PABAble Cause: A “Carcinogen” From Dr. Axe

axefeature copy

Author’s note:  Sometime between the publication of this article (December 2015) and April 2018, Axe’s manufacturer quietly changed the formulation and relabeled the product reviewed here.  Axe has repeatedly ignored requests for comment since I wrote this piece, including blocking me on his social media pages, so I’m unable to say when the changes took place.  The screen snapshots of the product/ingredient labels stand testament to what was being sold.  I leave this article, with this correction, as a record of what took place.  In the meantime, Axe continues to sell products that contain the same ingredients he claims are harmful.  Just type his name in the search box in the upper right corner of BadScienceDebunked.com and enjoy the reading. — Mark Alsip, 04 Apr 2018, Lexington, KY

Original article follows:

When we last visited our good friend Josh Axe, he was hard at work selling antimatter-laden miracle dirt to unsuspecting customers, with the claim it would sweep toxins out of their bodies while simultaneously delivering vital nutrients. (Yes, I was confused too.)

Today I’d like to take a look at another product being peddled by “Dr.” Axe. If you read to the end, I can guarantee you’ll be outraged.  The hypocrisy could not be more blatant.

The topic of the day–and don’t be scared by the long words–is para-aminobenzoic acid (PABA).  Let’s start off with Josh Axe giving us a quick backgrounder on PABA:1

“A recent study published in Environmental Science Technology has also shown the common sunscreen ingredients oxybenzone, methoxycinnamate, and PABA are estrogenic chemicals linked to cancer. That’s right, I read the labels on not only my food products, but on anything I’m putting on or near my body, and you should too.” 1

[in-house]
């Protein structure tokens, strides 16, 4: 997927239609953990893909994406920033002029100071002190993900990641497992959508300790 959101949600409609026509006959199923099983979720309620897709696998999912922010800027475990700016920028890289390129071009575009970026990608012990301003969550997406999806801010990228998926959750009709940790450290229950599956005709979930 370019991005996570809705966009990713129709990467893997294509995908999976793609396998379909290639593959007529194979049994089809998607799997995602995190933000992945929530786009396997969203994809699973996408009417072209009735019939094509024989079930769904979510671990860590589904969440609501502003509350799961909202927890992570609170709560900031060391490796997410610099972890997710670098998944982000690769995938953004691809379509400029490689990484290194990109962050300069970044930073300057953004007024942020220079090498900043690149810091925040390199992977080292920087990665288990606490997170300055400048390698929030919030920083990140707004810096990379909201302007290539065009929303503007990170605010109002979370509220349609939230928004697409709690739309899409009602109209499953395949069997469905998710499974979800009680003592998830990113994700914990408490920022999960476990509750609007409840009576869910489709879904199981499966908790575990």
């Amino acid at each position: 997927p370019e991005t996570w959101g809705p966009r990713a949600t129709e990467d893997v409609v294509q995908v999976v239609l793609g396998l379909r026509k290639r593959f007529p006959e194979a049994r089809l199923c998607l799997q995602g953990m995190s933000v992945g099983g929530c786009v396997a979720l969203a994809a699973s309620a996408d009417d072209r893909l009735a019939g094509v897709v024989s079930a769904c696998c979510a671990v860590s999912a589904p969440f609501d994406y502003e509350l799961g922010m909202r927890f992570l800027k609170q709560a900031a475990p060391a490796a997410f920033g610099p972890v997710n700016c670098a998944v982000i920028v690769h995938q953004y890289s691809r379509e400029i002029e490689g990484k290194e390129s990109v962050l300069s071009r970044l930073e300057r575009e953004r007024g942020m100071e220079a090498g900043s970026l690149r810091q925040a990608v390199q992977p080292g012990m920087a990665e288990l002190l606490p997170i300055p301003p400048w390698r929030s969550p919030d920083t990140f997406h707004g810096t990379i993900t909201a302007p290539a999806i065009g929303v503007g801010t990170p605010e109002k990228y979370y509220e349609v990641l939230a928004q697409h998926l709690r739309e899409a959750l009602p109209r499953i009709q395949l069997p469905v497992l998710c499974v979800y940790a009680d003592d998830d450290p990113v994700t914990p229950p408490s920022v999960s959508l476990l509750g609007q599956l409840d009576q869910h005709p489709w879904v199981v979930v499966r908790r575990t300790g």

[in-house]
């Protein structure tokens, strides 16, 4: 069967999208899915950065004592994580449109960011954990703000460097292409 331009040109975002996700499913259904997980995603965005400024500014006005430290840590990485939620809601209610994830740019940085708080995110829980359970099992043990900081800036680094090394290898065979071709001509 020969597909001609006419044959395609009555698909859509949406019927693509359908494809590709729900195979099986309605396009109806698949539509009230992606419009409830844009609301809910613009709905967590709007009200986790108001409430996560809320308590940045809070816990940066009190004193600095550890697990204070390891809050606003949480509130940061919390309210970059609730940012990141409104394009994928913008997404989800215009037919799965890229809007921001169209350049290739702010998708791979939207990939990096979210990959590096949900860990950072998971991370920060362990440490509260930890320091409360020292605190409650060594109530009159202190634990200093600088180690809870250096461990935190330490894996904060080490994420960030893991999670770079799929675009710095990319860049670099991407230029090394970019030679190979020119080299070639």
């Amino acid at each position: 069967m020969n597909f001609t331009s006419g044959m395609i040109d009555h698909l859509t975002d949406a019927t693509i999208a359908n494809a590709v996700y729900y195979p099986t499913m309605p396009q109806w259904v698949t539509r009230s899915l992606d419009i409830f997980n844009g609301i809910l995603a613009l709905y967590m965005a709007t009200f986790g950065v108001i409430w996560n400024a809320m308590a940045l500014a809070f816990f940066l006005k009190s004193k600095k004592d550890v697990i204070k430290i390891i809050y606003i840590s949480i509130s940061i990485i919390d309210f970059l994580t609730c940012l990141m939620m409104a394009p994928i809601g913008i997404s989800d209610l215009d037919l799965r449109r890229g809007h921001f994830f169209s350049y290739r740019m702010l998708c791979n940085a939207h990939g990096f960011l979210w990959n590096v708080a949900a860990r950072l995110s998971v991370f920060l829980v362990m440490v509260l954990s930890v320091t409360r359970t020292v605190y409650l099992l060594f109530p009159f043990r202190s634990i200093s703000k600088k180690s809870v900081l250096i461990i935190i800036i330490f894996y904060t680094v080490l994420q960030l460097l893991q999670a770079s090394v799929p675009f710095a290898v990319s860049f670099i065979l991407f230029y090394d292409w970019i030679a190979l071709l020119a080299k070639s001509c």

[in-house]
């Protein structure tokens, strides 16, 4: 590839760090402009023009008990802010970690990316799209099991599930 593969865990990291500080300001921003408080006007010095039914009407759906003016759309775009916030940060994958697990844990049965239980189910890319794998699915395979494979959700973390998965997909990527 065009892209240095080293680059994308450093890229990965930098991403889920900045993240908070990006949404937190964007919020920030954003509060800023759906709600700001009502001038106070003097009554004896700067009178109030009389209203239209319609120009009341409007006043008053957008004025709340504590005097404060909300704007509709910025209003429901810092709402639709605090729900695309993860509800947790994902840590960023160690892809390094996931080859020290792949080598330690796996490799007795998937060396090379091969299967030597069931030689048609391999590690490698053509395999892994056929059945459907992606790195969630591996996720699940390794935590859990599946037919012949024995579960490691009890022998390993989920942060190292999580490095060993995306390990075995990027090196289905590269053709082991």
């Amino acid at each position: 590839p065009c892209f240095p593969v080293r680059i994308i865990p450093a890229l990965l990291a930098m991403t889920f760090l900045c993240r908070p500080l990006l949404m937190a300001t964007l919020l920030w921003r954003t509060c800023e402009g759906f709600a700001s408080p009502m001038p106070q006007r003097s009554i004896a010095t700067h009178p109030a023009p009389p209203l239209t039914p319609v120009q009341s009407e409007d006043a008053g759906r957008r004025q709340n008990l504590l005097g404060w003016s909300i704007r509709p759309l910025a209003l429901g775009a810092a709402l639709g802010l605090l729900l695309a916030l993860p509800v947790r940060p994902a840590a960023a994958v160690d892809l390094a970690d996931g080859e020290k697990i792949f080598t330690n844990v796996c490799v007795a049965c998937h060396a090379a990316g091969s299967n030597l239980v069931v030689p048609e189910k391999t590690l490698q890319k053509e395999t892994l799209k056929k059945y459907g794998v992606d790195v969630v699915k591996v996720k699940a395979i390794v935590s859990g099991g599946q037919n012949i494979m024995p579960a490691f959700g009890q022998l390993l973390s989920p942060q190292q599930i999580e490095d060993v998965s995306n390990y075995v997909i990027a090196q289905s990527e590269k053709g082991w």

(Emphasis mine.)  So PABA is an “estrogenic chemical linked to cancer”, Josh?  Hold that thought, and let’s go shopping at draxe.com.  You might want to put on some older clothing. This is going to get messy.

Here’s a nice vitamin B supplement:2

dr axe vitamin b

Dr. Axe Vitamin B supplement. (click/enlarge)

If you’ve read my blog before, having seen me highlight Josh’s disdain for PABA followed by a screen snapshot of a product he’s selling, you’ve probably guessed where this article is heading.  You won’t be disappointed.  Time to have a look-see at what’s actually in the supplement Axe is hawking:2

paba in dr axe vitamin b complex

Dr. Axe’s supplement contains PABA (para-aminobenzoic acid), the very same compound he just linked to cancer. (click/enlarge)

Oh, good grief…  this supplement contains PABA!  Para-aminobenzoic acid.  The cancer-causing boogeyman of Josh Axe’s nightmares: on sale now for only $39.99 on the Dr. Axe web site (you save $11.25!).

This would almost be comical if not for the fact that in the same sentence in which Axe attacked PABA, he said:

“That’s right, I read the labels on not only my food products, but on anything I’m putting on or near my body, and you should too.”1

So there you have it.  Here’s a chiropractor/”natural medicine doctor” who warns his followers to avoid putting a chemical on their bodies due to cancer concerns, sells them that very same compound in a supplement they’re supposed to ingest, and in the same breath tells them he reads product labels to avoid putting dangerous product on or in his body.

The mind boggles.

 

Image Credits
Josh Axe product and website screen snapshots are used in strict compliance with Title 17 U.S.C. Section 107 of United States copyright law (commonly known as “fair use law”). This material is distributed without profit with the intent to provide commentary, review, education, parody, and increase public health knowledge.

Axe “look at that” parody by the author.  Created and used under parody/education/public health knowledge provisions of Title 17 U.S.C. Section 107 of United States copyright law (commonly known as “fair use law”).

References
(1) 75% of Sunscreens Are Toxic: What To Do Instead
http://draxe.com/75-of-sunscreens-are-toxic-what-to-do-instead/

(2) Dr. Axe Vitamin B Complex
Organic Vitamin B Complex

Advertisements